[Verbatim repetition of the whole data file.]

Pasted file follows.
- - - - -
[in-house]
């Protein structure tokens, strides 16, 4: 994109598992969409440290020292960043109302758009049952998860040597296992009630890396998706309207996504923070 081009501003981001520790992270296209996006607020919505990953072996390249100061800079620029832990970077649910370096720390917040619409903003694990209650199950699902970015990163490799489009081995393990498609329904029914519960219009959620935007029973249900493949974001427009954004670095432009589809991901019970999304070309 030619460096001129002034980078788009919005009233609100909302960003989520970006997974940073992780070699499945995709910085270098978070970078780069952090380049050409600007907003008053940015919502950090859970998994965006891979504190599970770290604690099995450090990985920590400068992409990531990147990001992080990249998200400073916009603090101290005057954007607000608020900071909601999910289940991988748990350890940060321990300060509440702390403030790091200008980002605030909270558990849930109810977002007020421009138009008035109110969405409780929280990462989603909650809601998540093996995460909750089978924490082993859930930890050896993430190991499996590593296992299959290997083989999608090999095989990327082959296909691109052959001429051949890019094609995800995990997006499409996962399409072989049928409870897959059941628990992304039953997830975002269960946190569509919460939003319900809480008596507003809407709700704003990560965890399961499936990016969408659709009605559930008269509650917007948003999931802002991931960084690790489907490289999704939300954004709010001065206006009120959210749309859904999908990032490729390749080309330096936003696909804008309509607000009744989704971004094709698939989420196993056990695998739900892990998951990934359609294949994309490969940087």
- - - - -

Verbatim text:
[in-house]
């Protein structure tokens, strides 16, 4: 994109598992969409440290020292960043109302758009049952998860040597296992009630890396998706309207996504923070 081009501003981001520790992270296209996006607020919505990953072996390249100061800079620029832990970077649910370096720390917040619409903003694990209650199950699902970015990163490799489009081995393990498609329904029914519960219009959620935007029973249900493949974001427009954004670095432009589809991901019970999304070309 030619460096001129002034980078788009919005009233609100909302960003989520970006997974940073992780070699499945995709910085270098978070970078780069952090380049050409600007907003008053940015919502950090859970998994965006891979504190599970770290604690099995450090990985920590400068992409990531990147990001992080990249998200400073916009603090101290005057954007607000608020900071909601999910289940991988748990350890940060321990300060509440702390403030790091200008980002605030909270558990849930109810977002007020421009138009008035109110969405409780929280990462989603909650809601998540093996995460909750089978924490082993859930930890050896993430190991499996590593296992299959290997083989999608090999095989990327082959296909691109052959001429051949890019094609995800995990997006499409996962399409072989049928409870897959059941628990992304039953997830975002269960946190569509919460939003319900809480008596507003809407709700704003990560965890399961499936990016969408659709009605559930008269509650917007948003999931802002991931960084690790489907490289999704939300954004709010001065206006009120959210749309859904999908990032490729390749080309330096936003696909804008309509607000009744989704971004094709698939989420196993056990695998739900892990998951990934359609294949994309490969940087």